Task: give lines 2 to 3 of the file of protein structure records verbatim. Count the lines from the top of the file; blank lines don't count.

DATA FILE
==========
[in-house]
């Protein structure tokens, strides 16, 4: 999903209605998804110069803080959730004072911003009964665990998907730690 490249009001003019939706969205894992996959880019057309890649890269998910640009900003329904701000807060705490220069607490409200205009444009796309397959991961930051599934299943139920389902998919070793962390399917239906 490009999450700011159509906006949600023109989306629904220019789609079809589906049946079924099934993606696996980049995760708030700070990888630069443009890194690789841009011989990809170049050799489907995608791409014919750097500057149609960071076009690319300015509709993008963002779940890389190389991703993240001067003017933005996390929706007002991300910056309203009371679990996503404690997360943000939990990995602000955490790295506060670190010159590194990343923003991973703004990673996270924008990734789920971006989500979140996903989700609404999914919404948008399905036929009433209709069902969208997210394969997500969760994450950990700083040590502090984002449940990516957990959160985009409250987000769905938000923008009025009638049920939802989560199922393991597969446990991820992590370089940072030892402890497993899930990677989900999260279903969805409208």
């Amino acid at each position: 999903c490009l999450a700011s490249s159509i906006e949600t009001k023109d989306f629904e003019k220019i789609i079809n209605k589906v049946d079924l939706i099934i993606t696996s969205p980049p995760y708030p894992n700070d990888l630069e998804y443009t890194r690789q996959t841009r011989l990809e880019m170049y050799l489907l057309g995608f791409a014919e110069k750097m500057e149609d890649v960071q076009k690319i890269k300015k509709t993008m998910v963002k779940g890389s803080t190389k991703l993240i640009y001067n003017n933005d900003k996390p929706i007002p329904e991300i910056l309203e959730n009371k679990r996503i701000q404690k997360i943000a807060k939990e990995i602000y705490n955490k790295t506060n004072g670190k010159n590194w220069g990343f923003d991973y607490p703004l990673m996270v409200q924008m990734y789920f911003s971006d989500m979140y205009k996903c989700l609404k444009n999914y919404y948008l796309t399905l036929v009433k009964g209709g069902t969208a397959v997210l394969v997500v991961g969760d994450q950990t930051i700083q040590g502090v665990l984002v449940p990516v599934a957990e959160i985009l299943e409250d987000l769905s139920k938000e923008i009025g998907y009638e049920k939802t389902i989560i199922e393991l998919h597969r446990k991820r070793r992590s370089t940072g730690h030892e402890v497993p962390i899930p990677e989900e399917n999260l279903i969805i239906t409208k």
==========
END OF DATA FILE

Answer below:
């Protein structure tokens, strides 16, 4: 999903209605998804110069803080959730004072911003009964665990998907730690 490249009001003019939706969205894992996959880019057309890649890269998910640009900003329904701000807060705490220069607490409200205009444009796309397959991961930051599934299943139920389902998919070793962390399917239906 490009999450700011159509906006949600023109989306629904220019789609079809589906049946079924099934993606696996980049995760708030700070990888630069443009890194690789841009011989990809170049050799489907995608791409014919750097500057149609960071076009690319300015509709993008963002779940890389190389991703993240001067003017933005996390929706007002991300910056309203009371679990996503404690997360943000939990990995602000955490790295506060670190010159590194990343923003991973703004990673996270924008990734789920971006989500979140996903989700609404999914919404948008399905036929009433209709069902969208997210394969997500969760994450950990700083040590502090984002449940990516957990959160985009409250987000769905938000923008009025009638049920939802989560199922393991597969446990991820992590370089940072030892402890497993899930990677989900999260279903969805409208």
């Amino acid at each position: 999903c490009l999450a700011s490249s159509i906006e949600t009001k023109d989306f629904e003019k220019i789609i079809n209605k589906v049946d079924l939706i099934i993606t696996s969205p980049p995760y708030p894992n700070d990888l630069e998804y443009t890194r690789q996959t841009r011989l990809e880019m170049y050799l489907l057309g995608f791409a014919e110069k750097m500057e149609d890649v960071q076009k690319i890269k300015k509709t993008m998910v963002k779940g890389s803080t190389k991703l993240i640009y001067n003017n933005d900003k996390p929706i007002p329904e991300i910056l309203e959730n009371k679990r996503i701000q404690k997360i943000a807060k939990e990995i602000y705490n955490k790295t506060n004072g670190k010159n590194w220069g990343f923003d991973y607490p703004l990673m996270v409200q924008m990734y789920f911003s971006d989500m979140y205009k996903c989700l609404k444009n999914y919404y948008l796309t399905l036929v009433k009964g209709g069902t969208a397959v997210l394969v997500v991961g969760d994450q950990t930051i700083q040590g502090v665990l984002v449940p990516v599934a957990e959160i985009l299943e409250d987000l769905s139920k938000e923008i009025g998907y009638e049920k939802t389902i989560i199922e393991l998919h597969r446990k991820r070793r992590s370089t940072g730690h030892e402890v497993p962390i899930p990677e989900e399917n999260l279903i969805i239906t409208k």